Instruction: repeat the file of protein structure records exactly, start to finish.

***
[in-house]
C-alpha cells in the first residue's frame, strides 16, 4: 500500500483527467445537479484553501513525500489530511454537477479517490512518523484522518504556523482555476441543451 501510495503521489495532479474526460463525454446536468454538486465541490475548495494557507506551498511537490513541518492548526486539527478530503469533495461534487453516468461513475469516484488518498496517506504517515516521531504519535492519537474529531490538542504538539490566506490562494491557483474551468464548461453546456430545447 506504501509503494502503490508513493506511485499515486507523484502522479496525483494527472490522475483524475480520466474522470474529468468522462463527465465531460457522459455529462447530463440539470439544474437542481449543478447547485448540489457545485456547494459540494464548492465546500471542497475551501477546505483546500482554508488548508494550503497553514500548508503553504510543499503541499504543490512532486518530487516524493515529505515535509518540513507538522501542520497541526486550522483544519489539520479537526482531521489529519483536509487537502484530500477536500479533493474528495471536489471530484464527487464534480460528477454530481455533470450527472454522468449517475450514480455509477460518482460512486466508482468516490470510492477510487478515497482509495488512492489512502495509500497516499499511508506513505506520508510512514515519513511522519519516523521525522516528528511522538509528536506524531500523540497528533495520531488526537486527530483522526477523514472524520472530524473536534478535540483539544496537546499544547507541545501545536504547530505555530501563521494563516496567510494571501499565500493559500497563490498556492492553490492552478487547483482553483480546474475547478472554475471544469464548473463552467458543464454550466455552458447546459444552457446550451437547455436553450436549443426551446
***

[in-house]
C-alpha cells in the first residue's frame, strides 16, 4: 500500500483527467445537479484553501513525500489530511454537477479517490512518523484522518504556523482555476441543451 501510495503521489495532479474526460463525454446536468454538486465541490475548495494557507506551498511537490513541518492548526486539527478530503469533495461534487453516468461513475469516484488518498496517506504517515516521531504519535492519537474529531490538542504538539490566506490562494491557483474551468464548461453546456430545447 506504501509503494502503490508513493506511485499515486507523484502522479496525483494527472490522475483524475480520466474522470474529468468522462463527465465531460457522459455529462447530463440539470439544474437542481449543478447547485448540489457545485456547494459540494464548492465546500471542497475551501477546505483546500482554508488548508494550503497553514500548508503553504510543499503541499504543490512532486518530487516524493515529505515535509518540513507538522501542520497541526486550522483544519489539520479537526482531521489529519483536509487537502484530500477536500479533493474528495471536489471530484464527487464534480460528477454530481455533470450527472454522468449517475450514480455509477460518482460512486466508482468516490470510492477510487478515497482509495488512492489512502495509500497516499499511508506513505506520508510512514515519513511522519519516523521525522516528528511522538509528536506524531500523540497528533495520531488526537486527530483522526477523514472524520472530524473536534478535540483539544496537546499544547507541545501545536504547530505555530501563521494563516496567510494571501499565500493559500497563490498556492492553490492552478487547483482553483480546474475547478472554475471544469464548473463552467458543464454550466455552458447546459444552457446550451437547455436553450436549443426551446